In tauopathies, memory impairment positively strongly correlates with the amount of abnormal tau aggregates; however, how tau accumulation induces synapse impairment is unclear. Recently, we found that human tau accumulation activated Signal Transduction and Activator of Transcription-1 (STAT1) to inhibit the transcription of synaptic N-methyl-D-aspartate receptors (NMDARs). Here, overexpressing human P301L mutant tau (P301L-hTau) increased the phosphorylated level of Signal Transduction and Activator of Transcription-3 (STAT3) at Tyr705 by JAK2, which would promote STAT3 translocate into the nucleus and activate STAT3. However, STAT3 was found mainly located in the cytoplasm. Further study found that P301L-htau acetylated STAT1 to bind with STAT3 in the cytoplasm, and thus inhibited the nuclear translocation and inactivation of STAT3. Knockdown of STAT3 in STAT3flox/flox mice mimicked P301L-hTau-induced suppression of NMDARs expression, synaptic and memory impairments. Overexpressing STAT3 rescued P301L-hTau-induced synaptic and cognitive deficits by increasing NMDARs expression. Further study proved that STAT3 positively regulated NMDARs transcription through direct binding to the specific GAS element of NMDARs promoters. These findings indicate that accumulated P301L-hTau inactivating STAT3 to suppress NMDARs expression, revealed a novel mechanism for tau-associated synapse and cognition deficits, and STAT3 will hopefully serve as a potential pharmacological target for tauopathies treatment.
Tau pathology, composed of the misfolded hyperphosphorylated Tau,1 is involved in more than 20 kinds of neurodegenerative diseases, including Alzheimer’s disease (AD), frontotemporal dementia (FTDP-17), progressive supranuclear palsy, and so on, which collectively referred to as “tauopathies”.2,3,4 Braak staging is used to describe the stages and location of neurofibrillary tangles in AD,5 and the degree of neurodegeneration and memory impairment are strongly correlated with the amount of abnormal tau aggregates in the brain6. In addition, the total level of tau protein in cerebrospinal fluid is inversely related to score memory.6,7
Animal studies strongly support clinical evidence that tau plays a key role in learning and memory disorders. For example, transgenic mice expressing the most common FTDP-17 mutation (P301L) develop neurofibrillary tangles and behavioral deficits in an age- and gene-dose-dependent manner.8 Overexpression of full-length human tau40 (htau) also triggers pathological changes and memory impairment in the brain of transgenic mice,9,10 while inhibition of tau expression or immunotherapy against pathological tau improves memory impairment and reduces neuronal loss in htau transgenic mice.11,12
Tau protein is essential for the neurotoxic effects of Aβ, another key pathological component of AD. Knocking-out tau protein or truncated tau (Deltatau) can improve memory deficits found in Aβ-forming APP23 transgenic mice overexpressing human APP with the Swedish double mutation,13 and reducing endogenous tau can improve behavioral disorders of transgenic mice overexpressing human APP, but does not alter Aβ levels.14 Phosphorylation of tau at specific sites can also inhibit Aβ neurotoxicity.15 Potential of passive immunization targeting proximal N-terminal domain tau 6–18 inhibits not only tau but also Aβ pathology.16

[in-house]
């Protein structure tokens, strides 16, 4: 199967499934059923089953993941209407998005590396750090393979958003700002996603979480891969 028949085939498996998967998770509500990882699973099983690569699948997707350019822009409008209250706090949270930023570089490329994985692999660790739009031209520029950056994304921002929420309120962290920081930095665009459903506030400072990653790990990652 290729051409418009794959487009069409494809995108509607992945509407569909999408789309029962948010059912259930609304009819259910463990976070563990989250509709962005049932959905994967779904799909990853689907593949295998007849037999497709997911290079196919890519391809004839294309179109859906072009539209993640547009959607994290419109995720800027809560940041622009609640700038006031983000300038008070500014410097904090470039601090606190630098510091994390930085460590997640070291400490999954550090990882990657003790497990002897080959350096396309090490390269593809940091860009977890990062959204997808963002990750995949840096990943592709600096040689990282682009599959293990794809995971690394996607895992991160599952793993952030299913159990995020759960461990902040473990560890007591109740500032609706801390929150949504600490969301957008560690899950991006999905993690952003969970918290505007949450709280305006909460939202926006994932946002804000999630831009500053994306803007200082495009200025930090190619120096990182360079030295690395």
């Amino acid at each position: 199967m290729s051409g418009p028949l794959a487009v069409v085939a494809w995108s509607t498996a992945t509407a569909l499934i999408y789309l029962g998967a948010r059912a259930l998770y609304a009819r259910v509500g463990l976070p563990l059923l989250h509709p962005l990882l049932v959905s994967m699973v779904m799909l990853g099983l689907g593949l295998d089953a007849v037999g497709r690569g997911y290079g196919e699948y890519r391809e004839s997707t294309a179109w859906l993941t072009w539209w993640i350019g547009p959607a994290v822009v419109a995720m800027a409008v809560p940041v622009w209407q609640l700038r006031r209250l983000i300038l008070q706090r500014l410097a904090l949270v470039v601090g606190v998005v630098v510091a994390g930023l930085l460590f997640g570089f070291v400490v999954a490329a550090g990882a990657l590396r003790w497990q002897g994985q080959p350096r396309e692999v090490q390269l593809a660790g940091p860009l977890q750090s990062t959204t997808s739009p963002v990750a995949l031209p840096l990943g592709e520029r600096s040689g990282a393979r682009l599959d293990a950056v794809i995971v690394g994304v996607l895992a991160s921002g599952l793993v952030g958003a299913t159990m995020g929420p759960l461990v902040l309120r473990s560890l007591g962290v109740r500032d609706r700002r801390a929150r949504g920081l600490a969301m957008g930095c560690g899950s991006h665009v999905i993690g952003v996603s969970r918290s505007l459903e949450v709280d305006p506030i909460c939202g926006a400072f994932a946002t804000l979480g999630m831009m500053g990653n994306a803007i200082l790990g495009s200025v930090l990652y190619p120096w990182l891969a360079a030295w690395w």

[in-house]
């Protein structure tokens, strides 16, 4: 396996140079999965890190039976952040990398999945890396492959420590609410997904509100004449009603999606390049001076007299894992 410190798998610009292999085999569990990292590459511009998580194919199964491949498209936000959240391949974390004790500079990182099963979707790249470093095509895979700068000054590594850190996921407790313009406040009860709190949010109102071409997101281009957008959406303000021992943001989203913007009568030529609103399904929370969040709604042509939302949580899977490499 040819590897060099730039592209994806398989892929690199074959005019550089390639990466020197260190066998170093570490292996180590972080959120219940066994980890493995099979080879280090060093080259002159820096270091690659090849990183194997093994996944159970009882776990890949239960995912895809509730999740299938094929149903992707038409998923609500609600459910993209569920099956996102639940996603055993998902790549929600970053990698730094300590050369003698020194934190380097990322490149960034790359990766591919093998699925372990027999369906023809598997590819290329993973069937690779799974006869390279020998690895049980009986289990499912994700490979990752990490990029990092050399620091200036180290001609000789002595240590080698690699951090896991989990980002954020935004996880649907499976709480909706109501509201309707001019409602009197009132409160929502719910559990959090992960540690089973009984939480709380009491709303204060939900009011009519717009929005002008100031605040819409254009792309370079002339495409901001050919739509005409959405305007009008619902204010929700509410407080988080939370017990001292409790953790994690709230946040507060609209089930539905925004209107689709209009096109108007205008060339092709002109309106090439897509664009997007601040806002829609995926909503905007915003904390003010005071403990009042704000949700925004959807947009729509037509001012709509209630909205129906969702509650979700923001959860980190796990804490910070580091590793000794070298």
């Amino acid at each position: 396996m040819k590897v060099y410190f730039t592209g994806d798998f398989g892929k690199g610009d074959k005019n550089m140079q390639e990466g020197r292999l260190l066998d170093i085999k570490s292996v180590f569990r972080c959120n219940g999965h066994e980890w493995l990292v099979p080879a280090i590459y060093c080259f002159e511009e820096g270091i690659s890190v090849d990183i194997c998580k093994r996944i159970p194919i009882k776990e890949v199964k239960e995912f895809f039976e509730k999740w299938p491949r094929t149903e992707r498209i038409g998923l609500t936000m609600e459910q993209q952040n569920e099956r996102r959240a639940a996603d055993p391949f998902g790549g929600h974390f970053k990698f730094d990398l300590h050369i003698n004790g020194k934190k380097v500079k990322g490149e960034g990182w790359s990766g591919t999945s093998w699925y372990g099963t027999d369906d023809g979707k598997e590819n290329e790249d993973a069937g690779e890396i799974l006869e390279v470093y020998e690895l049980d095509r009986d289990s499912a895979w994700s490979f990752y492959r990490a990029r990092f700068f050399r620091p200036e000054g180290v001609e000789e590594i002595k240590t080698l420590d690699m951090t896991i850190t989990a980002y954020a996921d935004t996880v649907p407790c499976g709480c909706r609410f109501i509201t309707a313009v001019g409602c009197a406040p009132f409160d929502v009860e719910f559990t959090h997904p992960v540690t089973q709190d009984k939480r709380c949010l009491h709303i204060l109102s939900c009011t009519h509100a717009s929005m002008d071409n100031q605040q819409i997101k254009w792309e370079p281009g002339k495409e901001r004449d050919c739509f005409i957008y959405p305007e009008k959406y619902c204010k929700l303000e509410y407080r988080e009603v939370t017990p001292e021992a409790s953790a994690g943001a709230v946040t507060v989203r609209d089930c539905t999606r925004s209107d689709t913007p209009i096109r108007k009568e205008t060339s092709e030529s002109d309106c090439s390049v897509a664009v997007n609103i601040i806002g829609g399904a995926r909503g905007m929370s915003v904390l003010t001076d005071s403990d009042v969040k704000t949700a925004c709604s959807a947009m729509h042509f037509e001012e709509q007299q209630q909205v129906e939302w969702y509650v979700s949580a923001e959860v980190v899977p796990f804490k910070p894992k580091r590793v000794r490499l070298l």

Tau is a key microtubule-associated protein that promotes the assembly and maintains the stability of microtubules in nerve cells required for axonal transport and maintenance of neuronal integrity.17,18 Tau hyperphosphorylation results in the dissociation of microtubules and disruption of molecular axonal transport. Recent studies show that phosphorylated tau supports cell viability by antagonizing apoptotic factors.19,20,21 Tau hyperphosphorylation occurs not only in axons but also in cell bodies and dendrites.13
We have reported elsewhere that abnormal tau protein accumulates in cells in disorders of mitochondrial dynamics, mitophagy deficits, and mitochondria dysfunction associated with increasing mitochondrial membrane potential.22,23 In primary culture neurons, accumulated tau was found to activate calcineurin to dephosphorylate CREB and calcium/calmodulin-dependent protein kinase IV, which thereby perturbed intracellular calcium signaling.24 Tau accumulation also repressed autophagy by disrupting IST1-regulated ESCRT-III complex formation.25 These studies partially disclose the mechanisms underlying the toxic effects of tau. However, the molecular mechanisms underlying hTau-induced synapse impairment are not fully understood.
Recently, we found that accumulating htau increases JAK2 activity to phosphorylate STAT1, which decreased N-methyl-D-aspartate receptor (NMDAR) expression by directly binding to the specific GAS elements in NMDARs promoters (GluN1, GluN2A, GluN2B) and thereby inhibiting their transcription.26 STAT1 and STAT3, both belonging to STAT protein family, have similar specific DNA-binding element GAS and are both reported to involve in cognitive deficits induced by Abeta.27,28,29,30,31,32,33,34 In the present study, we found that overexpressing P301L-hTau (P301L), that the mutation can directly result in neurodegeneration,35 inhibited STAT3 to transport from the cytoplasm into the nucleus to inactivate STAT3 through increasing the interaction of acetylated STAT1 and STAT3 in the cytoplasmic fraction. Overexpressing STAT3 attenuated the P301L-induced synaptic and cognitive deficits. We also found that STAT3 can directly bind the specific GAS element in GluN1, GluN2A, or GluN2B promoter and thus activate expression of NMDARs, which reveals a novel mechanism underlying Tau-induced synapse impairment of cognitive deficits.
Intracellular P301L-hTau accumulation inactivates STAT3 despite the level of phosphorylated STAT3 increases
In our previous study, we found that the accumulated htau increased STAT1 activity, while the activity of HNF1, HOX4C, PLAG1, SMUC, VDR, SF-1, and PIT1 decreased remarkably.26 STAT3 and STAT1 belong to the STAT protein family, and both are reported to play a role in cognitive deficits induced by Abeta.27,28,29,30,31,32,33,34 Herein, we investigated the effects of P301L-hTau accumulation on STAT3 activity, and if so, the role of STAT3 in P301L-hTau-induced cognitive deficits and the underlying molecular mechanisms.